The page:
The European Parliament's Committee on the Environment Tuesday passed a report written by British MEP Chris Davies that backs the European Commission's "Road map for Moving to a Competitive Low Carbon Economy in 2050," giving it a key legislative victory.
The plan seeks to boost renewable energy sources from providing 20 percent of Europe's electricity called for in current targets for 2020 to between 55-75 percent by 2050, thus cutting greenhouse gas emissions up to 95 percent less than 1990 levels.
It sets carbon dioxide reduction "milestones" of at least 40 percent by 2030 and at least 80 percent by 2050 -- minimum scientists say is necessary to avoid global warming of more than 2 degrees Celsius.
"Europe needs a huge increase in investment to boost the economy and create jobs, but investors must have long-term policy direction to shape their decisions," Davies, of the Alliance of Liberals and Democrats for Europe, said in a statement.
The committee vote was close, with 32 votes in favor, 24 against and five abstentions. A plenary vote on the measure is set for the Parliament's March 12-15 session.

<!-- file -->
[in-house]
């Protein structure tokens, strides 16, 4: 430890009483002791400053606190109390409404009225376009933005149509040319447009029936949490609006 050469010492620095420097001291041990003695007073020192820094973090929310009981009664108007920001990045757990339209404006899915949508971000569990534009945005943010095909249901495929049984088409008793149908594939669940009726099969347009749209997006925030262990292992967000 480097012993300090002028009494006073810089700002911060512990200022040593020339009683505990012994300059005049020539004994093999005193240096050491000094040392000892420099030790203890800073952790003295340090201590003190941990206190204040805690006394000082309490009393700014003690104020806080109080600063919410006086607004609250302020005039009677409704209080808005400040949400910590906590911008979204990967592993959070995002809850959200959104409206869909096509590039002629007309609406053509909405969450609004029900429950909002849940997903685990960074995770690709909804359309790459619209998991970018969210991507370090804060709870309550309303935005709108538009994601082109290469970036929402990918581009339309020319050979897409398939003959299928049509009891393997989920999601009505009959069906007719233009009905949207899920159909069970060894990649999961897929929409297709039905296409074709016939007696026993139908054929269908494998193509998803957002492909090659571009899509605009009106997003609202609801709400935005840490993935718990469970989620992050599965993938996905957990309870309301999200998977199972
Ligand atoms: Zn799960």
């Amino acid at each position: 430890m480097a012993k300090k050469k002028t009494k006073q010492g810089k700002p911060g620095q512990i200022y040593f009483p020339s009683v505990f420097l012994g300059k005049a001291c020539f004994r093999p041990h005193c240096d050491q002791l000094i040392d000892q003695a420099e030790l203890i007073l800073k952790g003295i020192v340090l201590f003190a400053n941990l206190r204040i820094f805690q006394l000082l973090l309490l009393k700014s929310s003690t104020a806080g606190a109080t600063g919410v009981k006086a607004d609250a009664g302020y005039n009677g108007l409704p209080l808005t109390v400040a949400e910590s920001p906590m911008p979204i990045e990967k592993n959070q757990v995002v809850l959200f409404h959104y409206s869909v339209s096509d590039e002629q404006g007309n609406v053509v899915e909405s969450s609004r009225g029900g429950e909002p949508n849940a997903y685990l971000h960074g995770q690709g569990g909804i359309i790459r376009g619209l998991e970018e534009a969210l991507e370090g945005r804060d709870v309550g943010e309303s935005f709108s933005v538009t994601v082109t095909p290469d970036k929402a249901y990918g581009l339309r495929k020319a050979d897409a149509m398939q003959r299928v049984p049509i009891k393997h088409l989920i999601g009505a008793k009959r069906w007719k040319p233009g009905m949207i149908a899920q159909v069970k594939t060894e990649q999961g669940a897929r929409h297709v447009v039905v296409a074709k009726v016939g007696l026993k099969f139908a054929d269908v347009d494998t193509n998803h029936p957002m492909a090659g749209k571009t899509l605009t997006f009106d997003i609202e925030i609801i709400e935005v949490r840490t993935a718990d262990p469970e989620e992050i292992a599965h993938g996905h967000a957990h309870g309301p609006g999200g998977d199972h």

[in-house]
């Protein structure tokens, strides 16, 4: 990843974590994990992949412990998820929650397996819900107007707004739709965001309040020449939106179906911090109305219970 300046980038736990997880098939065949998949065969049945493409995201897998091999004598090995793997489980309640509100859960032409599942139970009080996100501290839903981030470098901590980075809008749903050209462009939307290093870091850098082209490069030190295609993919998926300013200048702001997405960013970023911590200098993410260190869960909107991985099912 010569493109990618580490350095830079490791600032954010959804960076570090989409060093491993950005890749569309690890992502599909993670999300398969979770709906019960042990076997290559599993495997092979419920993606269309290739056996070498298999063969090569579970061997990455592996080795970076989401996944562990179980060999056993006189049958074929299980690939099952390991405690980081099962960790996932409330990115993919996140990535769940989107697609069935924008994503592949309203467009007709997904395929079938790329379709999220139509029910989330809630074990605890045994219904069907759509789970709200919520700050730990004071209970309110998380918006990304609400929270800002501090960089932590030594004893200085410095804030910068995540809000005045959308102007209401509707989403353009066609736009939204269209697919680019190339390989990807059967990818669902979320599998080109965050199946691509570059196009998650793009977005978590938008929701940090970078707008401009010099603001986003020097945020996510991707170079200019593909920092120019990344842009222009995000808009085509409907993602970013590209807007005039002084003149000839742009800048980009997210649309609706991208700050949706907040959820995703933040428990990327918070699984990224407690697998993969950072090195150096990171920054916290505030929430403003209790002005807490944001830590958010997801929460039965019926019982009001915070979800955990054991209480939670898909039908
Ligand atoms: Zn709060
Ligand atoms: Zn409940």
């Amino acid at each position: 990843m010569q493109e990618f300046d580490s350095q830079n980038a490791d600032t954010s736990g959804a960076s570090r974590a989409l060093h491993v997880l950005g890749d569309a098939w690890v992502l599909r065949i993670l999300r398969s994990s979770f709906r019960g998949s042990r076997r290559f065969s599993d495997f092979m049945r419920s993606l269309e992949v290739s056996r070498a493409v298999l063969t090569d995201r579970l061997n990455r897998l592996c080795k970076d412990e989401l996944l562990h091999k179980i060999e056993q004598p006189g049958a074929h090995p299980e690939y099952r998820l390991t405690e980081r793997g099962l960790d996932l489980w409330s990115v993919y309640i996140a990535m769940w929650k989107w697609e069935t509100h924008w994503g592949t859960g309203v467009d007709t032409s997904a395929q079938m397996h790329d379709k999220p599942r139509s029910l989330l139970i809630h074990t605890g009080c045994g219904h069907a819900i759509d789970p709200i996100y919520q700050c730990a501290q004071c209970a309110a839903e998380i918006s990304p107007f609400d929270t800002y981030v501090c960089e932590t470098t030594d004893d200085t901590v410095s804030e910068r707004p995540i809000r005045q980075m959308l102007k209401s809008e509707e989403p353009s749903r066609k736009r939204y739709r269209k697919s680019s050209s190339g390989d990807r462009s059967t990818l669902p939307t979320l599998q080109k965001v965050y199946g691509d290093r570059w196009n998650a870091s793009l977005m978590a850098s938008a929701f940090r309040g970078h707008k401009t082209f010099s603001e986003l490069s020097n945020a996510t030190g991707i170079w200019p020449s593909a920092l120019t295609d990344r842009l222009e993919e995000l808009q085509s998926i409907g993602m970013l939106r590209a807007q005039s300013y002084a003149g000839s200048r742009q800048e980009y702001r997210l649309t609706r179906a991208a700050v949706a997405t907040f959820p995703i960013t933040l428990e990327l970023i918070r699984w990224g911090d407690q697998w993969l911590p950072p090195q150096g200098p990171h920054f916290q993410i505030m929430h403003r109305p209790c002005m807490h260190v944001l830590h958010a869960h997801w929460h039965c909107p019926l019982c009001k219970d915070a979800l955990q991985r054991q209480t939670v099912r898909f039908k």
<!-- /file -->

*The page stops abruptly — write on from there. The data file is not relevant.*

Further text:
Its passage endorses the idea the "European Union should be prepared to provide leadership on the issue of global warming," Davies wrote on his blog. "It will mean that, even in the absence of a binding international treaty of the kind that we seek, Parliament accepts that the EU should accept the role of first mover, and must take the steps necessary to build a low carbon economy by 2050."
The vote came as the Danish EU presidency is preparing to ask the bloc's 27 environmental ministers to endorse the long-term CO2 reduction goals of the 2050 roadmap, the Brussels weekly EurActiv reported.
The publication said a leaked draft of Denmark's environmental agenda calls for implementation of a 40 percent CO2 emissions reduction by 2030, which will presented to ministers at a March 9 meeting.
The Danish EU presidency will urge the European Commission "to present timely options for delivering the reductions" of the road map for the period to 2030, the document indicates.
The adoption of such long-term targets could help to boost the languishing price of carbon under the EU's emissions trading system, Marcel Van Dun, a spokesman for the Dutch power company Eneco, told EurActiv.
"It would put Europe back in the driving seat in the worldwide transition to a future-proof, independent energy supply for our companies and citizens," he said.
The MEPs sought to address the low carbon price and the need to secure investment in green technologies in the bill by calling for a "significant" number of ETS allowances "to be set aside and changes to be made to the annual rate at which they are taken out of trading."
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